Starting off with a Farmhouse opener is… not exactly the way to prove the point about how awesome shows are here but hey that was a thing in 1999 as four times (including three on this tour) out of the nineteen performances of the song it came in as show opener. That out of the way we get the second ever run at First Tube, tonight a bit beefier and definitely befitting of the shadow opener slotting. Now we get to the fairly-standard-for-the-era run of songs that fill the bulk of this settling-into-the-scene first set. Twist is fun but mostly jamless and then Divided predictably gets the sunset slot. Notable here is that The Pause is quite long as even after Trey signals the return after 1:16 Fish waits another 1:30 before “answering” so you get a full 2:46 of Pause here which is neat. Ginseng Sullivan gets the bluegrass tune nod and then a crunchy yet contained Carini (which along with the Twist earlier has some solid use of the Note Eater 5000 by Trey) precedes the always-a-head-scratcher freestanding first set What’s The Use?. This is only the sixth ever performance of the song and the third standalone first set version (really only the 07.09.1999 version from MPP out of Free fits the ‘cool down’ slot many of us prefer for the song). Perhaps it was a callout for the next song played like “hey, what’s the use, let’s go ahead and debut this bad ass cover song that we really should have played more than just twice because c’mon who doesn’t want to hear this one?” though I am skeptical that was the intent. But hey at least we got the debut of Will It Go Round In Circles as the closer here. File that song in the long list of ones that should have stayed in the rotation. Perhaps even more today than then this song fits the vibe of a Phish show extremely well. The song lives on as a TAB staple though so I guess we can be happy it hasn’t fully disappeared.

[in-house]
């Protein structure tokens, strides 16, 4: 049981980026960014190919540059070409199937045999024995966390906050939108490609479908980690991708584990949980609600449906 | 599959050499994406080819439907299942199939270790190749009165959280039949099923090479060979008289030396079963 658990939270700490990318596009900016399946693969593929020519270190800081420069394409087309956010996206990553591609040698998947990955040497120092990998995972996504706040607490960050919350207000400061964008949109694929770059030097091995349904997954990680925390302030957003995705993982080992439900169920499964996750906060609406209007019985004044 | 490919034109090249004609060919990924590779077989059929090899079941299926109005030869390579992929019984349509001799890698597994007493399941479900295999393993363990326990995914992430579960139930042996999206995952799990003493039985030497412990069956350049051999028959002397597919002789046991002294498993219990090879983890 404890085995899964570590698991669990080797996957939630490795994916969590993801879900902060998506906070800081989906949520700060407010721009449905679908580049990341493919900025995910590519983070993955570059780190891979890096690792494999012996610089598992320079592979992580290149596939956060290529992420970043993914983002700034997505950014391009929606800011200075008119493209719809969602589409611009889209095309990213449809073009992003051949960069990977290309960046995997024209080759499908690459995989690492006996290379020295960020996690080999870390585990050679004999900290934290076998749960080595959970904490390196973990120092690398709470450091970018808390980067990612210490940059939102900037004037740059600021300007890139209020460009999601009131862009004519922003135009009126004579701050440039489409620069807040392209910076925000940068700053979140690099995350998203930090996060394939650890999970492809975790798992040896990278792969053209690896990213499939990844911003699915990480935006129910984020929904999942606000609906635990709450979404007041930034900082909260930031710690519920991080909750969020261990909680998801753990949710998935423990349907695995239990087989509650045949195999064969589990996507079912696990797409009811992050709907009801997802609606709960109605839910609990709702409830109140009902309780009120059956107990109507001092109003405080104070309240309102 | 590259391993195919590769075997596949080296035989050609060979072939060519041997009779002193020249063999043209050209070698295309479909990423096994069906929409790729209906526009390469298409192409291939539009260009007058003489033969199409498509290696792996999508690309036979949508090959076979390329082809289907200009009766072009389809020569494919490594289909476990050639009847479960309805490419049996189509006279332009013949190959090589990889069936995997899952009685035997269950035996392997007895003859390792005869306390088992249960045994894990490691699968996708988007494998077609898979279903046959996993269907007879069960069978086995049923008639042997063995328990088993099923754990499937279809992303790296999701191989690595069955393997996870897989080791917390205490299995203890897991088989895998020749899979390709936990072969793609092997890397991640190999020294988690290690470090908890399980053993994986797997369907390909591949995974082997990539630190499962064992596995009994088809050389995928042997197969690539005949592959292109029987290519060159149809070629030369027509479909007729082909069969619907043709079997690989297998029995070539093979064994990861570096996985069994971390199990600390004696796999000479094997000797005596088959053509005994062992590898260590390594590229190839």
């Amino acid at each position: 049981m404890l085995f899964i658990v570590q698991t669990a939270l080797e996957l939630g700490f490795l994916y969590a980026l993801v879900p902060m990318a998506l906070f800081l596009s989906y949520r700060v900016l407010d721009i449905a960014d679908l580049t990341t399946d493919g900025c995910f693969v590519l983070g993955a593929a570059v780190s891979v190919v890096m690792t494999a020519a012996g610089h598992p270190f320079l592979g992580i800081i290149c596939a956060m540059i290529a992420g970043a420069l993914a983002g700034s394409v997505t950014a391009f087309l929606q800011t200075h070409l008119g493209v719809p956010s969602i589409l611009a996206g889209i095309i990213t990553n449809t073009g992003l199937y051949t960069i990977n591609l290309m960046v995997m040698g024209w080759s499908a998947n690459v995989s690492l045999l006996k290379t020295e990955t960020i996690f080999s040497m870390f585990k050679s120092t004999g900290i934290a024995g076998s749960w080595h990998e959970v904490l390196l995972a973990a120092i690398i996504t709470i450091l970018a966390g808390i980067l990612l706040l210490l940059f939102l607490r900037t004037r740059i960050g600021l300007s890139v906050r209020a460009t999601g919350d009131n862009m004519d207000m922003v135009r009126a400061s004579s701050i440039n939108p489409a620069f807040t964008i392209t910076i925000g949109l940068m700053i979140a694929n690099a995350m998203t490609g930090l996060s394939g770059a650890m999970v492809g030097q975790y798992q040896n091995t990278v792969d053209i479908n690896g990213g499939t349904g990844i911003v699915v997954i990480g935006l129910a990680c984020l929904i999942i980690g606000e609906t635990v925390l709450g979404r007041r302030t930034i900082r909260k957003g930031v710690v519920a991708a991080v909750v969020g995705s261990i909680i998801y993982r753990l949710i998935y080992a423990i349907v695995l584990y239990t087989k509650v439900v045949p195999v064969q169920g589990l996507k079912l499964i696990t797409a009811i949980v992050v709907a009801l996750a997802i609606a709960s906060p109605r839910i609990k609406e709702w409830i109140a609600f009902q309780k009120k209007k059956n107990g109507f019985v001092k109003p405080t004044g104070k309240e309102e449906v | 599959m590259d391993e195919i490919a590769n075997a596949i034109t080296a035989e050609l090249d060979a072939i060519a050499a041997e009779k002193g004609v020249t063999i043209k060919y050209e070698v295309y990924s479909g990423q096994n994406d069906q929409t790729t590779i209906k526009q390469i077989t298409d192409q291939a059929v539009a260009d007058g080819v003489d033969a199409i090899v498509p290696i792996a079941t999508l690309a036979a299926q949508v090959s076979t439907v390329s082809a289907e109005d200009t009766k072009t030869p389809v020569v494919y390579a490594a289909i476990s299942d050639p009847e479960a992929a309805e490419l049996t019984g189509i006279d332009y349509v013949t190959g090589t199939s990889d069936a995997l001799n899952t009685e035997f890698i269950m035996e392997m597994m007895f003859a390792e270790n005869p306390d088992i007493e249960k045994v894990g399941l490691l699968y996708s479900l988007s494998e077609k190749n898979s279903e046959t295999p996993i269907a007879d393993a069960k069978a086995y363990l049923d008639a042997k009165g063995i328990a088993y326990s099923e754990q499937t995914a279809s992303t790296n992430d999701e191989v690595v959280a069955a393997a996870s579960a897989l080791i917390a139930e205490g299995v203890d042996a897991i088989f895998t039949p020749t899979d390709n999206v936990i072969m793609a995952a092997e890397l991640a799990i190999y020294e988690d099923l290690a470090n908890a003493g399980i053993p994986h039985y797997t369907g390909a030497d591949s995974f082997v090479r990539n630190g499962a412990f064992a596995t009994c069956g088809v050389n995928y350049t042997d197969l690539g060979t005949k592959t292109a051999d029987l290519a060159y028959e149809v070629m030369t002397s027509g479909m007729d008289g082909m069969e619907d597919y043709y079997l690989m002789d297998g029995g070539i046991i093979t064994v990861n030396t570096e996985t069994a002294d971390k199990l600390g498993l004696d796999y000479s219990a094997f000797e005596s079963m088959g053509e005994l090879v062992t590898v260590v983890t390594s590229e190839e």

After the break they opened with Down With Disease, a song that I’m not sure I could ever tire of though I am certain someone out there feels triggered by that statement so hello to whoever that poor soul might be. Though the song has now become one of the most reliable vehicles for open exploration in the catalog, at this time you really never knew if it would be a big ol’ set-carrying version or one of the tighter, shred-heavy, energy bursts along the way. Tonight is a little bit of both to be fair. But probably more contained than open. Basically, this one isn’t a setlist highlight but it surely doesn’t detract in any way either. While we are here, I will note that this one has the first example of something that if you know me at all you are probably already rolling your eyes about me bringing up here. Yes, my friends, this Disease has a nascent take on The Lick, a roughly 15 note descending phrase usually initiated by Trey that pops up all over the place throughout the years (well, mainly in particular songs like Disease and Gin and Ghost but yeah). This one comes in at 5:05 (aud) and is not the fully formed version it has become but it is there and like most in Diseases it signifies the drop into the jam proper. Consider this your forewarning that we are likely to find more of these as we go along.